Black Fry Pans

Discussion in 'Cooking Equipment Reviews' started by rmullins, Nov 15, 2012.

  1. rmullins

    rmullins

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    I am really thinking about getting several black fry pans.

    When I visit restaurants I often see a great pile of fry pans after a busy night and was wondering what is the most common size for a full-on bistro-type restaurant like Les Halles, or Bouchon, etc, etc.

    To be clear, I know in the home environment a person would want something else for practicality, but if I was planning for setting up a new lunch place what would I want?

    Thanks.
     
  2. ordo

    ordo

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    I recently bought a set of frying pans, Ø = 14, 16, 20, 22, 24 cm. Pick:


    Most used: 20 and 24 cm. A 26 cm. could be a nice addition.

    If I should buy a minimalist set, I would get Ø = 22 and 26 cm.

    It also depends on two factors: your stoves and the number of people you're cooking for.

    Restaurants like you mention surely have every imagined pans on earth.
     
  3. cheflayne

    cheflayne

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    For predominant firing work it is dependent of course on menu and style, such as how much a la minute of sauces, but off the top of my head I would say 7", 10", 12". The 12" recommendation could possibly be eliminated based on whether pasta is a menu item or not.
     
  4. michaelga

    michaelga

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    a whole lot of 10" pans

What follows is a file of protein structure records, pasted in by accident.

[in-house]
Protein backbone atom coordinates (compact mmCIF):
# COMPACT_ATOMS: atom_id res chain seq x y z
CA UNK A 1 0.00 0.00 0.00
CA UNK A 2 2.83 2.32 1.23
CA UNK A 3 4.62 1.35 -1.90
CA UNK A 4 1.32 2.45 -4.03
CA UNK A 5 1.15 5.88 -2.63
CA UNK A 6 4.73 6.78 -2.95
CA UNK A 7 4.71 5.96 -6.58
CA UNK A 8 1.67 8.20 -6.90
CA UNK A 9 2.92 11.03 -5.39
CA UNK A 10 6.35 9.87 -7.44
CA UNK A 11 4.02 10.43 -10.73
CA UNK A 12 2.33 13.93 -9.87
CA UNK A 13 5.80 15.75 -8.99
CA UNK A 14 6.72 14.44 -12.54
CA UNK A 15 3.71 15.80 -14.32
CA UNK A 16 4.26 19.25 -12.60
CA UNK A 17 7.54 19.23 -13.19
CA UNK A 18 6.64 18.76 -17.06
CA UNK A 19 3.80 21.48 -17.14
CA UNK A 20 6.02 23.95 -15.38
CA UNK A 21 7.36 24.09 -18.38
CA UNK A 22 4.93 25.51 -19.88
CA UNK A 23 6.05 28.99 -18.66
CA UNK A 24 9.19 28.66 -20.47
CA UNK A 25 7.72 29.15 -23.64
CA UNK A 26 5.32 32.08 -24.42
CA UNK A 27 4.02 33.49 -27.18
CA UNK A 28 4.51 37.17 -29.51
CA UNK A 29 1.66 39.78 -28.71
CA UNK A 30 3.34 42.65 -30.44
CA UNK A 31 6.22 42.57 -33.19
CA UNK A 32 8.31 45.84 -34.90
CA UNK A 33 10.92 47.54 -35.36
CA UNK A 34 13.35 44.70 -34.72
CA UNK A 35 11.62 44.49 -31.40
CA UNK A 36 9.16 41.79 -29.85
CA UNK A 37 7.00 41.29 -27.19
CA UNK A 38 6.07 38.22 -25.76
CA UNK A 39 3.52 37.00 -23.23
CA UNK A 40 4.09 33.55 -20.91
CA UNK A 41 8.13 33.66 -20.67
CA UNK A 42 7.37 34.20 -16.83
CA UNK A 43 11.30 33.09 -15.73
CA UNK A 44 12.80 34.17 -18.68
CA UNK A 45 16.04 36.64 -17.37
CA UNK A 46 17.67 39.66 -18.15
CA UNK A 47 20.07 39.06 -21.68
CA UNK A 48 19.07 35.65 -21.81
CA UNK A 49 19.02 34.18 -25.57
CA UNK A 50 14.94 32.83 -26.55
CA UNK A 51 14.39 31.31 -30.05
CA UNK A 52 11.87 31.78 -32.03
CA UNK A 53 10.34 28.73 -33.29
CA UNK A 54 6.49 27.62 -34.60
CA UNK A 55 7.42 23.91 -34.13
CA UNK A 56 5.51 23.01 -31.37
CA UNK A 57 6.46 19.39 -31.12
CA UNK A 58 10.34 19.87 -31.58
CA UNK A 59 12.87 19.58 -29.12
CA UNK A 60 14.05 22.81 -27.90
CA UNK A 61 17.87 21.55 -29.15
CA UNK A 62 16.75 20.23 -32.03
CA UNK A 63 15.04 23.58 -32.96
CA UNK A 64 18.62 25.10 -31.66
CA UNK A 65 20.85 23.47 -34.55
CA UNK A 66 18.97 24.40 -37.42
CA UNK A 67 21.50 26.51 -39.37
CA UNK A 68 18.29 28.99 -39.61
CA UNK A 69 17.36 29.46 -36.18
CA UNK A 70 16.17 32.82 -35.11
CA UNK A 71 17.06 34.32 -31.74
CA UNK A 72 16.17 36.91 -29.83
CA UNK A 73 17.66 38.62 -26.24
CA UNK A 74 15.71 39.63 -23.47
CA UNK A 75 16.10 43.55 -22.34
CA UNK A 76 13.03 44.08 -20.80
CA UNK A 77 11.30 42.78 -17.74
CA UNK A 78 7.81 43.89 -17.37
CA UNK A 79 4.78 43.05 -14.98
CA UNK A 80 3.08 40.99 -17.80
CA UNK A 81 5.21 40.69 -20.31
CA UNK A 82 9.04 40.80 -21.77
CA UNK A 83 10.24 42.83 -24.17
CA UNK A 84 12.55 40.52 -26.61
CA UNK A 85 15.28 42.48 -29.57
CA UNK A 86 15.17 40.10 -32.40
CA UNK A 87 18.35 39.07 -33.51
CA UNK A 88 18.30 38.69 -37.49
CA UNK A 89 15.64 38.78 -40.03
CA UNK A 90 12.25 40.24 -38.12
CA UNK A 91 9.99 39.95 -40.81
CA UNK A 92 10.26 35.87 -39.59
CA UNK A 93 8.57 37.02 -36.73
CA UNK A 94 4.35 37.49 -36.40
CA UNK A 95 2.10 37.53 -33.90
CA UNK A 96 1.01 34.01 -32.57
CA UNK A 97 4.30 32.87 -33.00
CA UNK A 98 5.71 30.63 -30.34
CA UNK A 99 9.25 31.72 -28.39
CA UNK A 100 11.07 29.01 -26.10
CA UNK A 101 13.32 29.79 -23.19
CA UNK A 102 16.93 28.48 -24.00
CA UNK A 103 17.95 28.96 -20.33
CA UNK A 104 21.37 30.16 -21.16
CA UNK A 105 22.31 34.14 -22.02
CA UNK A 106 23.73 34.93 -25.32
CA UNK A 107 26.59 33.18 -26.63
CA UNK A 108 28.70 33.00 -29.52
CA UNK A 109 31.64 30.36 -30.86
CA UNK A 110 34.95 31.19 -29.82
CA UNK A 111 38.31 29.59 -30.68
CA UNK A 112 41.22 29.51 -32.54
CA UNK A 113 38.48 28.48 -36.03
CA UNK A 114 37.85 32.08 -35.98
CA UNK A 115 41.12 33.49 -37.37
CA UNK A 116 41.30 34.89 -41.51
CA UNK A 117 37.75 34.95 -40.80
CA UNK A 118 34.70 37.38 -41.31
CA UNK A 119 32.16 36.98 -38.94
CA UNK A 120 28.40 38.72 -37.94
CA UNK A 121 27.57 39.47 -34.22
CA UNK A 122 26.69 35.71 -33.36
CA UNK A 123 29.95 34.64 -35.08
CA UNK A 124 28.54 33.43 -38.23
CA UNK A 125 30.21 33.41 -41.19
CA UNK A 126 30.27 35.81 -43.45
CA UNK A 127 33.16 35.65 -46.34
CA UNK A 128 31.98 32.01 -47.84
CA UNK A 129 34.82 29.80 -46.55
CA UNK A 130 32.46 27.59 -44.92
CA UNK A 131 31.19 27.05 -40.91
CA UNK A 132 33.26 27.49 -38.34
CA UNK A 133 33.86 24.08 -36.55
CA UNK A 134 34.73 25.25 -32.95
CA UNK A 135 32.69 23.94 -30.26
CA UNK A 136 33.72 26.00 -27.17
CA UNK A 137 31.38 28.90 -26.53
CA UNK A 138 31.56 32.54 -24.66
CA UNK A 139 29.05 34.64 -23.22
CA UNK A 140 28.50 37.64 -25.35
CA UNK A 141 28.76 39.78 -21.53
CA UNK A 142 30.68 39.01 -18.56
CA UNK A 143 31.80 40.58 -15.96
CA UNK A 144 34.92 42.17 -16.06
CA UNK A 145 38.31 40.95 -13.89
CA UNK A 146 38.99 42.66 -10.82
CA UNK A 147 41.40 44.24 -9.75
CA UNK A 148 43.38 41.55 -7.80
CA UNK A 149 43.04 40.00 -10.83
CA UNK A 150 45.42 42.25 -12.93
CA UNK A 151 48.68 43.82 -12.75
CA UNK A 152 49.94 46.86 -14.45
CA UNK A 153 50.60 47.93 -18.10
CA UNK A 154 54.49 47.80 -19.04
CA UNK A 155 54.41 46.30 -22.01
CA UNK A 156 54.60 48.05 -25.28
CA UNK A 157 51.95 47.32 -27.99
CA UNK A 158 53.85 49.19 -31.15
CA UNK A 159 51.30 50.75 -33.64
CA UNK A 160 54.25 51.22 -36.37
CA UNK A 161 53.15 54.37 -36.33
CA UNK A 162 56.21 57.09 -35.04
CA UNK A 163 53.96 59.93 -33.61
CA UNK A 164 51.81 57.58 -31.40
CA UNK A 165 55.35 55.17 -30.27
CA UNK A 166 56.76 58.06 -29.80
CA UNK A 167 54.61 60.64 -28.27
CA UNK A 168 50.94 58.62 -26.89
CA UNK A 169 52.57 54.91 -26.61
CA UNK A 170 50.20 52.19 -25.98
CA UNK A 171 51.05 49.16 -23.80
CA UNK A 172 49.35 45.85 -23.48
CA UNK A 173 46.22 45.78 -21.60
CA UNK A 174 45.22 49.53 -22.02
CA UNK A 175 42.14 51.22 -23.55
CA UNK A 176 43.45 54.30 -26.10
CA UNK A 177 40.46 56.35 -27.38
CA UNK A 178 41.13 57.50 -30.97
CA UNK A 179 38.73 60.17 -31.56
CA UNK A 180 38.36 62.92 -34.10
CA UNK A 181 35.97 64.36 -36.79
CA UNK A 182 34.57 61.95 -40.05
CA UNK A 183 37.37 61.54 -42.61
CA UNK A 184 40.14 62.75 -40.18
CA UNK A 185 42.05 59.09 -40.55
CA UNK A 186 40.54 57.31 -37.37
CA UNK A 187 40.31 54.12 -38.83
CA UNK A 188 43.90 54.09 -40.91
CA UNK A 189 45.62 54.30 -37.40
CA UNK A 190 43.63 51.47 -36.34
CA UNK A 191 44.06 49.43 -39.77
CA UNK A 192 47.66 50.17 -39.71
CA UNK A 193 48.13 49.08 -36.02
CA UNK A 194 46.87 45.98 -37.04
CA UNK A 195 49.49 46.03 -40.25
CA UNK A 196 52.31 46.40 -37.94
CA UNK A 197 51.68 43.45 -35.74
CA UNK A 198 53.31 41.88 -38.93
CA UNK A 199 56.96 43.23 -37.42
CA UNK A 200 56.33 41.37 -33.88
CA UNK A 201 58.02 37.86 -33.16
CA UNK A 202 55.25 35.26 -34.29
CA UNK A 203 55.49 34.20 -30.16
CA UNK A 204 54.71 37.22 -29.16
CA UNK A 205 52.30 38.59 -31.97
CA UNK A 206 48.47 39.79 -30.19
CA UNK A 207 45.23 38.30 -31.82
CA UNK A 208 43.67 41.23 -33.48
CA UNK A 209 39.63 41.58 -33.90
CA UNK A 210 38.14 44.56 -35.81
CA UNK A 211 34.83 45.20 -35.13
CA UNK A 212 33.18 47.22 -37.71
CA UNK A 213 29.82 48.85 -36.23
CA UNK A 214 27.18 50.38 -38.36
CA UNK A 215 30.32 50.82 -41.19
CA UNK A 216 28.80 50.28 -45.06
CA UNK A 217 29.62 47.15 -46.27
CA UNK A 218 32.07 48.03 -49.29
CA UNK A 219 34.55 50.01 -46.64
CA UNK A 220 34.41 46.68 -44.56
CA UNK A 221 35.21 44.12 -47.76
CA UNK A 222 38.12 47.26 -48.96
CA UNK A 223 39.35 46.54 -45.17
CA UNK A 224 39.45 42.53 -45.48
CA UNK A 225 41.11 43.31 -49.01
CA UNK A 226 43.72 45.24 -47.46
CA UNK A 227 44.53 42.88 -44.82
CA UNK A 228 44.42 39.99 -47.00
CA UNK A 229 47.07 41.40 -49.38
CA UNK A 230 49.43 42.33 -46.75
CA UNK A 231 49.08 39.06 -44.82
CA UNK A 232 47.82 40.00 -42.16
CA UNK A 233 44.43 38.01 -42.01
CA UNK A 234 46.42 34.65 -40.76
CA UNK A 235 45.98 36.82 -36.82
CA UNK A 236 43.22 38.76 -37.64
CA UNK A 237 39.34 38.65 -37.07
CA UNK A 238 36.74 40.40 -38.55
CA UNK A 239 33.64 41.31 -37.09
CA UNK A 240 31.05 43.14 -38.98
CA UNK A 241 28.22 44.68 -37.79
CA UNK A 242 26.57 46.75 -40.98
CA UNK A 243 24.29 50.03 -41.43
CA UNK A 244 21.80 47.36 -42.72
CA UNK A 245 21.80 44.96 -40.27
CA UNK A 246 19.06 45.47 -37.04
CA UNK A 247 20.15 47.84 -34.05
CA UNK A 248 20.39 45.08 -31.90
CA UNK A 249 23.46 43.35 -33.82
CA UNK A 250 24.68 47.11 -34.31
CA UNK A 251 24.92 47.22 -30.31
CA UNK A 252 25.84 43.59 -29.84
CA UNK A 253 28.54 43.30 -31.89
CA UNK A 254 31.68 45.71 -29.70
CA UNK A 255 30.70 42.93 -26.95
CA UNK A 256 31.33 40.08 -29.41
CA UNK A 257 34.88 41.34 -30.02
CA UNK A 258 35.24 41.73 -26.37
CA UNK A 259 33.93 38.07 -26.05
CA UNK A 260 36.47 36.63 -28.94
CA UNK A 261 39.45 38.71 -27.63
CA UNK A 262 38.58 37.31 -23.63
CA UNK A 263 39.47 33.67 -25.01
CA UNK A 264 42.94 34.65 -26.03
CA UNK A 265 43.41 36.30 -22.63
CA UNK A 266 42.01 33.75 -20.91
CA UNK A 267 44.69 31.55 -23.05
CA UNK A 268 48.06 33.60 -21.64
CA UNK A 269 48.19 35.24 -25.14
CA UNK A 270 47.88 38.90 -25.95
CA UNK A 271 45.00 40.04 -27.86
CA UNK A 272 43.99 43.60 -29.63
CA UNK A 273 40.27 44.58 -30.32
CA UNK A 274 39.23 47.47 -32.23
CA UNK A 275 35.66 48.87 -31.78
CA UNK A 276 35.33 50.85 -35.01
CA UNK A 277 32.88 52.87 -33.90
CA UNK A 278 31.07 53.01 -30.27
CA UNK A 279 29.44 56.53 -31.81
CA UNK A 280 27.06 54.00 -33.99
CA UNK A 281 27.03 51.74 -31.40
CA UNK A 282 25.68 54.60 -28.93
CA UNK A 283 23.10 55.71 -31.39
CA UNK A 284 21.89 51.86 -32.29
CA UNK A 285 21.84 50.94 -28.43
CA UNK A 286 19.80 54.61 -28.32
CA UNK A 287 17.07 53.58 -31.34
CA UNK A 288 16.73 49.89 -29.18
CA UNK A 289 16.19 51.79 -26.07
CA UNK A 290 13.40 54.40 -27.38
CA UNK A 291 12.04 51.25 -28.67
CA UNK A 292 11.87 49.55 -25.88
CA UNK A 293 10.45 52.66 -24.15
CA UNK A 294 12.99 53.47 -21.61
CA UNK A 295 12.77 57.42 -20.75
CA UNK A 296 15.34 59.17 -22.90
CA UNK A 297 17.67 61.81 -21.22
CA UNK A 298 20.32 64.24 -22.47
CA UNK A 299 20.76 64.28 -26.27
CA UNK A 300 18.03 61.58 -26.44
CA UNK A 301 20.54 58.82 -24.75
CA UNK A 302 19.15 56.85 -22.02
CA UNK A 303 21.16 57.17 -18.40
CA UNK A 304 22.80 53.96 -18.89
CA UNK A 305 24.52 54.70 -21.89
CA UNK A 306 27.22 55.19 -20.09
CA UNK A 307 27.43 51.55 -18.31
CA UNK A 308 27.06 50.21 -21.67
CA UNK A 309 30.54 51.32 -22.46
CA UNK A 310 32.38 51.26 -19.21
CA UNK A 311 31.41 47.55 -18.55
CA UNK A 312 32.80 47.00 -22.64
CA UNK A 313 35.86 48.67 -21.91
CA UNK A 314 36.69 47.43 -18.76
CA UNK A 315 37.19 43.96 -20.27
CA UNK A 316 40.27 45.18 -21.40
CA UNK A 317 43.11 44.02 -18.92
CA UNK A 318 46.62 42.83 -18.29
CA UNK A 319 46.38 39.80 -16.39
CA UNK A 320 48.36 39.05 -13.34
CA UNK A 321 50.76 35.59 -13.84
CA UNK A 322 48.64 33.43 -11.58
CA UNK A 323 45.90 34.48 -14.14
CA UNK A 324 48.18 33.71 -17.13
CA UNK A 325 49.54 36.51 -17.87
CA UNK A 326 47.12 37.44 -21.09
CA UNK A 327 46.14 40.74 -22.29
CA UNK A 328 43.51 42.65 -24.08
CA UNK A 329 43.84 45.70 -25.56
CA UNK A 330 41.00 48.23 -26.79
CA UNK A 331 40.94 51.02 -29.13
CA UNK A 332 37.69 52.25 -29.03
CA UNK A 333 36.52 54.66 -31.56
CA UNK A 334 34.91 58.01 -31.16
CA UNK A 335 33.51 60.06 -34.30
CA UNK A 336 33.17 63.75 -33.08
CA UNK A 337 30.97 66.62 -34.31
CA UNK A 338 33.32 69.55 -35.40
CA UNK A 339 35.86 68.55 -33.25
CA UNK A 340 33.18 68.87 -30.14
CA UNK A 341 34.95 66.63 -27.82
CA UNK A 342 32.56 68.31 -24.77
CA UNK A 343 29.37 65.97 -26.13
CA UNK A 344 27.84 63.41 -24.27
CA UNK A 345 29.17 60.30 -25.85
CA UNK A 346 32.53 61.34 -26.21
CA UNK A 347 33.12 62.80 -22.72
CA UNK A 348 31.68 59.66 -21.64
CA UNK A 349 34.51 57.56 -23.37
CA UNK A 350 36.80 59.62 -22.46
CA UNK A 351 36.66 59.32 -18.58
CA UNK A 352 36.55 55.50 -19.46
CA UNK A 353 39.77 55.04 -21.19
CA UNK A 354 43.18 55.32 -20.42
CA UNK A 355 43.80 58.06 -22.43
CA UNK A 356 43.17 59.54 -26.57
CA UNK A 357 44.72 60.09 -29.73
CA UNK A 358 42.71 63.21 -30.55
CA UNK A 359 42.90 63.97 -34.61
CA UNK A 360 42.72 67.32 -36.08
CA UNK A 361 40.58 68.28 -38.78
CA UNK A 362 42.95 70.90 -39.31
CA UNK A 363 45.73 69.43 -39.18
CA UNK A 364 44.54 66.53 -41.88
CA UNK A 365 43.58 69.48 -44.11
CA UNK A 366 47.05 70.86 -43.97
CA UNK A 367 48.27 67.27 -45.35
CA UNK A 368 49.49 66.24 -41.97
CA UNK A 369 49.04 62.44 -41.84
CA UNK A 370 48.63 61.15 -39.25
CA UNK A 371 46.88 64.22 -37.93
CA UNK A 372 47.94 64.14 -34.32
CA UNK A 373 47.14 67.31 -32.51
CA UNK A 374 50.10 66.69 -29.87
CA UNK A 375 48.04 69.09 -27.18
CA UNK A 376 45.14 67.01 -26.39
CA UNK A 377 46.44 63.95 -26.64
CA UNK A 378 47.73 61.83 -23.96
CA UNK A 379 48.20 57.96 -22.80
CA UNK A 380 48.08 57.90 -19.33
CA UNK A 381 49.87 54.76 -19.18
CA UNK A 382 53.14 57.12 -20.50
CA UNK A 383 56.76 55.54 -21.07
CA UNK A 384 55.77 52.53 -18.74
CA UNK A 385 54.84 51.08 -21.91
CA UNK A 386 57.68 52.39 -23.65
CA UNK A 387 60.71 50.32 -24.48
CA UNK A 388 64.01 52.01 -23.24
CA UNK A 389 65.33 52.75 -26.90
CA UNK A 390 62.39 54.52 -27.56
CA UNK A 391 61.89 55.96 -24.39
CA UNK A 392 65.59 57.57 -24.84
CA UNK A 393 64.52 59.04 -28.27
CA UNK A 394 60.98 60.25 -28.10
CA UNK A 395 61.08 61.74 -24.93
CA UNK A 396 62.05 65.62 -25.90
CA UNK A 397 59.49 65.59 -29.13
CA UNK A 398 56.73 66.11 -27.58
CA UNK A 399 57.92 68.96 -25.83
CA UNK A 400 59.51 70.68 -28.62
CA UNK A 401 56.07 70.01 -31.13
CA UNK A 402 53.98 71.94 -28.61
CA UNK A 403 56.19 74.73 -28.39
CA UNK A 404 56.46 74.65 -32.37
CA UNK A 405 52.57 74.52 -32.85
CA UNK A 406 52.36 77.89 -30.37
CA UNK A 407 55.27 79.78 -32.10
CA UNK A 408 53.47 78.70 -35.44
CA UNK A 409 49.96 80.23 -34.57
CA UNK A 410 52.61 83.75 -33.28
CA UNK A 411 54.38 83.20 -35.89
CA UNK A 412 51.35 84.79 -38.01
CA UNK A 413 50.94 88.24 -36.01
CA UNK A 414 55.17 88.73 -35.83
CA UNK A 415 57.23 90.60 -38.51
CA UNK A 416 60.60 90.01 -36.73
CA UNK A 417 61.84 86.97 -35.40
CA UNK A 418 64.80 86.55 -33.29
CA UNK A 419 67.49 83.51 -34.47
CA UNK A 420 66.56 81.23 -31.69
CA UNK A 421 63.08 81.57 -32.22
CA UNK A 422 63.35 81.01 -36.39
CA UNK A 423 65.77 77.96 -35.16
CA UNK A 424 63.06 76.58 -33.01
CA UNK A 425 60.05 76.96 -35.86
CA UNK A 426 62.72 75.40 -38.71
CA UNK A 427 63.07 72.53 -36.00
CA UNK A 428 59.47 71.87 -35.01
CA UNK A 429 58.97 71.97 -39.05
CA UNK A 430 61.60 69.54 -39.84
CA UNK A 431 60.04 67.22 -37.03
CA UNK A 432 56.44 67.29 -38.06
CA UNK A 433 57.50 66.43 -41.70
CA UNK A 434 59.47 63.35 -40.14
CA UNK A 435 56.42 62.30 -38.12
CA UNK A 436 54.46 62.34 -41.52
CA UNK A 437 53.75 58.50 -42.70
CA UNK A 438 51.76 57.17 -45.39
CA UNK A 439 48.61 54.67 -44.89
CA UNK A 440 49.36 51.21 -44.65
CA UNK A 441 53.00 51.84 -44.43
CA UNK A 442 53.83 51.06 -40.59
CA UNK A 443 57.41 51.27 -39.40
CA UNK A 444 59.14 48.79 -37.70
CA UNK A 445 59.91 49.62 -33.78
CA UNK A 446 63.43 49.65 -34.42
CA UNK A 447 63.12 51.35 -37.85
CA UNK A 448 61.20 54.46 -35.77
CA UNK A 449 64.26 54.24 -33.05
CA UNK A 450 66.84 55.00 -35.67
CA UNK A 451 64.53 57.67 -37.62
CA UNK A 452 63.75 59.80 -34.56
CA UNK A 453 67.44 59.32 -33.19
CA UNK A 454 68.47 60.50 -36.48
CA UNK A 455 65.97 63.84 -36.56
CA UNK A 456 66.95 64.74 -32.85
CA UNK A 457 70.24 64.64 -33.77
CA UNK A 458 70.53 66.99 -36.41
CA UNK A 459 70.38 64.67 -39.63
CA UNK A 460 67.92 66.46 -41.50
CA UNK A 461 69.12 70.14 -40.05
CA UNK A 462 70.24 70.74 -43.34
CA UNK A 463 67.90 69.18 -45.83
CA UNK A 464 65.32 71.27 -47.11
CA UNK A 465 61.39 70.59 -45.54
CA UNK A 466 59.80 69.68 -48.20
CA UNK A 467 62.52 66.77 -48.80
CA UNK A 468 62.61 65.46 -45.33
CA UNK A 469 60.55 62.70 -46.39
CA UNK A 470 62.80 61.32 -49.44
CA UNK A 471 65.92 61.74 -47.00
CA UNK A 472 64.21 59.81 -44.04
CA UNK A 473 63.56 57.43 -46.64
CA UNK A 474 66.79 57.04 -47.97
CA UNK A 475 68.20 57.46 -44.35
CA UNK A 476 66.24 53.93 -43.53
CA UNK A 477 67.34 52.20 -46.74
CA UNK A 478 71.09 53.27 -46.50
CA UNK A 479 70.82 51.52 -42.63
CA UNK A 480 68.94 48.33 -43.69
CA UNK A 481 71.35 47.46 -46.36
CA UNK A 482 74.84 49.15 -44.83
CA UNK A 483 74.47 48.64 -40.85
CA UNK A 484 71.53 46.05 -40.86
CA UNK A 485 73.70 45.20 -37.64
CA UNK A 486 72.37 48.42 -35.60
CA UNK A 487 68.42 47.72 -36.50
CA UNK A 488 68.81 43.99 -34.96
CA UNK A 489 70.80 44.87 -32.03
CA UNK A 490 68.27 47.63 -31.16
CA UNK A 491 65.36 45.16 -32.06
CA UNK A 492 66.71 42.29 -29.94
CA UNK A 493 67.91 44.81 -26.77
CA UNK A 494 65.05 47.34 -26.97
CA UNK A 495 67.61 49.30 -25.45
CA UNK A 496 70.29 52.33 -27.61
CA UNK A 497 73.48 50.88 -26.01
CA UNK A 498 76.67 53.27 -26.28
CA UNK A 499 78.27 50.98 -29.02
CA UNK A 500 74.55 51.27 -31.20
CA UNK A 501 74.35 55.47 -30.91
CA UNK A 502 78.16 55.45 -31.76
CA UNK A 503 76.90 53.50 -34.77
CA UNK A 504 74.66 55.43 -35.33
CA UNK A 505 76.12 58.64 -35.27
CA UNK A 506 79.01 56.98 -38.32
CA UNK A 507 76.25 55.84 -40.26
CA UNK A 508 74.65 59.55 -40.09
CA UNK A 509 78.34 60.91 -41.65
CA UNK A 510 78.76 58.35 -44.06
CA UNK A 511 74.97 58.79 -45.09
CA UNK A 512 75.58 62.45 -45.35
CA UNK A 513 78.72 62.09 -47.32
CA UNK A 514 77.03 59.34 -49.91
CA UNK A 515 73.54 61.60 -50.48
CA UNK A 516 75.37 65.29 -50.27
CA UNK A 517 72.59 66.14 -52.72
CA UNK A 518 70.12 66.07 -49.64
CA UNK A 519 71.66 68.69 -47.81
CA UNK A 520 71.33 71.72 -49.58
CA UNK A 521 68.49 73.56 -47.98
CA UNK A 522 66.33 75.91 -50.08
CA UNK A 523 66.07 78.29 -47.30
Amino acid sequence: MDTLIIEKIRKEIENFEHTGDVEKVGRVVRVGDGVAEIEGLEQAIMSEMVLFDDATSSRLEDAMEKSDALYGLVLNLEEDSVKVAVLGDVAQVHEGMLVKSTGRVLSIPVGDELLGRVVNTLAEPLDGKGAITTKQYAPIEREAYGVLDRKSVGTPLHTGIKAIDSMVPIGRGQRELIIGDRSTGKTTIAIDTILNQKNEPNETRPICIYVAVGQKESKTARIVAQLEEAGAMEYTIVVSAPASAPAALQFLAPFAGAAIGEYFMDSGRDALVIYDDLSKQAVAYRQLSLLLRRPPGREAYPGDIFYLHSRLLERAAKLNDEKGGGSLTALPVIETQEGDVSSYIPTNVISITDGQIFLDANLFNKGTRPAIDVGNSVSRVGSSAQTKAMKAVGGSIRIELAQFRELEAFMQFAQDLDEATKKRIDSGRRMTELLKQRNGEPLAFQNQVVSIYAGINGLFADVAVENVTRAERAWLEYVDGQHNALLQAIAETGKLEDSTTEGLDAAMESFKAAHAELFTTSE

cheap and fast.... no one cares in a restaurant if you burn the hell out of a pan... they just care that the food is tasty

    your dish-washing capability will dictate how many pans you need... we go thru about ~100 clean pans a night, figure out how fast they come back from the dish-pit and how fast you dirty them... this will equal how many pans you need.
     
  5. rmullins

    rmullins

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    OK, this next one is kinda killing me.

    After researching several days I think I have finally decided on the DeBuyers Carbone + line for the following reasons;

    1.  It's the same as the more expensive Mineral line just without all the branding.

    2.  From the forums I have read it seems to be a thicker pan than others in the same general.

    3.  It uses rivets to attach the handle to the pan.

    4.  Tends to be thicker than most 'black steel' pans including the Matfers.

    My only problem at this point is that I am having a hell of a time trying to find someone who sells them.

    Anybody have a resource?

    -thanks.
     
  6. brianshaw

    brianshaw

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  7. french fries

    french fries

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    Have you ever handled both pans? The finish is completely different. The Mineral line has an incredible finish (never seen carbon steel that were that well finished before), while the Carbon plus is more of your regular rough steel pan finish. 
     
  8. rmullins

    rmullins

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    I did read that the finish was much better on the 'Mineral' line, but reviewers tended to say things like;

    1.  Didn't affect the cooking quality.

    2.  The steel pans end up looking pretty rough eventually anyway.

    Since I have not actually seen both live and in person which do you prefer to cook with? and is it enough of a difference to justify a $20 difference per pan?

    thanks for the input.
     
  9. rmullins

    rmullins

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  10. boar_d_laze

    boar_d_laze

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    The Mineral pans are heavier and better made than any other carbon steel pan I've seen.  They will not dent as easily as any steel pan I've used and I suspect they won't warp as easily either.  I have three (or is it four?) Minerals in my home kitchen and -- so far at least -- there has been no warping, which is something of a miracle.  Over the years, I've used top of the line and mid line carbon-steel pans from several makers including deBuyer, Matfer and Vollrath.